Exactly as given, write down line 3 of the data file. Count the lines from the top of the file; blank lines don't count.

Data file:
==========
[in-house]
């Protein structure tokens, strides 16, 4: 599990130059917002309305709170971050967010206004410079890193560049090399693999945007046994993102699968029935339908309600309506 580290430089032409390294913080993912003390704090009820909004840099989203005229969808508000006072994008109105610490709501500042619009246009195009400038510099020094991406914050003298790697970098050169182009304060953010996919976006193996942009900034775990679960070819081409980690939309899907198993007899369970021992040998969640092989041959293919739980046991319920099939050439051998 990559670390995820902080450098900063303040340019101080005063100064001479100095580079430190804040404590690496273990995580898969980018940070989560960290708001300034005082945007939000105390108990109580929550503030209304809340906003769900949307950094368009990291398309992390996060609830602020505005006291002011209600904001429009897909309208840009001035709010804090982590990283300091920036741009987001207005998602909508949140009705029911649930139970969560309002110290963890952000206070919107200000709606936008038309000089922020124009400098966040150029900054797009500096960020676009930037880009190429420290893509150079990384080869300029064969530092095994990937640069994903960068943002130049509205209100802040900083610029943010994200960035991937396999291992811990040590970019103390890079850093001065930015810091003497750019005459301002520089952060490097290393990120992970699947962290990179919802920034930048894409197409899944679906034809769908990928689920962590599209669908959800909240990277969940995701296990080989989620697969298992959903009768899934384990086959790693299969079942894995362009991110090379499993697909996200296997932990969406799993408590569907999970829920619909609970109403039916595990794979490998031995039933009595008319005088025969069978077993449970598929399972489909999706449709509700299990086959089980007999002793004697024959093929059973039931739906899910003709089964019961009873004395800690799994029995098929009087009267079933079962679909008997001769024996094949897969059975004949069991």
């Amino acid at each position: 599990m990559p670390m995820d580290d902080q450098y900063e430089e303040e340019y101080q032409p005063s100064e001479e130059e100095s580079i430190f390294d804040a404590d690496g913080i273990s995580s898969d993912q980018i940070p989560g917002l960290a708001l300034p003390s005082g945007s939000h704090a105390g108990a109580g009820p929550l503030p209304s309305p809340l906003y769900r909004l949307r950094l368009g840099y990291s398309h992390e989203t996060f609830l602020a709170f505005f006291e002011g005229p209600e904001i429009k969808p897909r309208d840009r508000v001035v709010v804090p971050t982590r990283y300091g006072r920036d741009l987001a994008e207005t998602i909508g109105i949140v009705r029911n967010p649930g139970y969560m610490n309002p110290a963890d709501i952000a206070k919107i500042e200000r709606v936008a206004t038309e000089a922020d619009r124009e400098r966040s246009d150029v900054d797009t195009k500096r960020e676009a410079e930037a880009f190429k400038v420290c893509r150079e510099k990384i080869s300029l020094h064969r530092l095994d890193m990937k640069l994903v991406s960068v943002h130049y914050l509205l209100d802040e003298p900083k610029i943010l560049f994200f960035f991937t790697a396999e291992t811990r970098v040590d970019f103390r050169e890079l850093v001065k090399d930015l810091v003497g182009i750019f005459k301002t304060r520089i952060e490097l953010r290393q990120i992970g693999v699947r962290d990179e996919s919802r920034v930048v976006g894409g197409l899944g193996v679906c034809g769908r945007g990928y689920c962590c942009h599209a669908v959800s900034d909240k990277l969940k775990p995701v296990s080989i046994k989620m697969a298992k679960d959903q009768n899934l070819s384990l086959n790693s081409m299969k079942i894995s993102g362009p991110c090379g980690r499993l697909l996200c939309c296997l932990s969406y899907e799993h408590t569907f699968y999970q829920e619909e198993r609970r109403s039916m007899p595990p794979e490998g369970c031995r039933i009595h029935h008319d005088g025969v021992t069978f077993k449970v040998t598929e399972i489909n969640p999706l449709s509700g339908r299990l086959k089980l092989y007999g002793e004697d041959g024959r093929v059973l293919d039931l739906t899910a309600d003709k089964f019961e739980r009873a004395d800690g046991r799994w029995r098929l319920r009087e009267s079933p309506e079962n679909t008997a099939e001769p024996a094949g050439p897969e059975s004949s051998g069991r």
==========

């Amino acid at each position: 599990m990559p670390m995820d580290d902080q450098y900063e430089e303040e340019y101080q032409p005063s100064e001479e130059e100095s580079i430190f390294d804040a404590d690496g913080i273990s995580s898969d993912q980018i940070p989560g917002l960290a708001l300034p003390s005082g945007s939000h704090a105390g108990a109580g009820p929550l503030p209304s309305p809340l906003y769900r909004l949307r950094l368009g840099y990291s398309h992390e989203t996060f609830l602020a709170f505005f006291e002011g005229p209600e904001i429009k969808p897909r309208d840009r508000v001035v709010v804090p971050t982590r990283y300091g006072r920036d741009l987001a994008e207005t998602i909508g109105i949140v009705r029911n967010p649930g139970y969560m610490n309002p110290a963890d709501i952000a206070k919107i500042e200000r709606v936008a206004t038309e000089a922020d619009r124009e400098r966040s246009d150029v900054d797009t195009k500096r960020e676009a410079e930037a880009f190429k400038v420290c893509r150079e510099k990384i080869s300029l020094h064969r530092l095994d890193m990937k640069l994903v991406s960068v943002h130049y914050l509205l209100d802040e003298p900083k610029i943010l560049f994200f960035f991937t790697a396999e291992t811990r970098v040590d970019f103390r050169e890079l850093v001065k090399d930015l810091v003497g182009i750019f005459k301002t304060r520089i952060e490097l953010r290393q990120i992970g693999v699947r962290d990179e996919s919802r920034v930048v976006g894409g197409l899944g193996v679906c034809g769908r945007g990928y689920c962590c942009h599209a669908v959800s900034d909240k990277l969940k775990p995701v296990s080989i046994k989620m697969a298992k679960d959903q009768n899934l070819s384990l086959n790693s081409m299969k079942i894995s993102g362009p991110c090379g980690r499993l697909l996200c939309c296997l932990s969406y899907e799993h408590t569907f699968y999970q829920e619909e198993r609970r109403s039916m007899p595990p794979e490998g369970c031995r039933i009595h029935h008319d005088g025969v021992t069978f077993k449970v040998t598929e399972i489909n969640p999706l449709s509700g339908r299990l086959k089980l092989y007999g002793e004697d041959g024959r093929v059973l293919d039931l739906t899910a309600d003709k089964f019961e739980r009873a004395d800690g046991r799994w029995r098929l319920r009087e009267s079933p309506e079962n679909t008997a099939e001769p024996a094949g050439p897969e059975s004949s051998g069991r």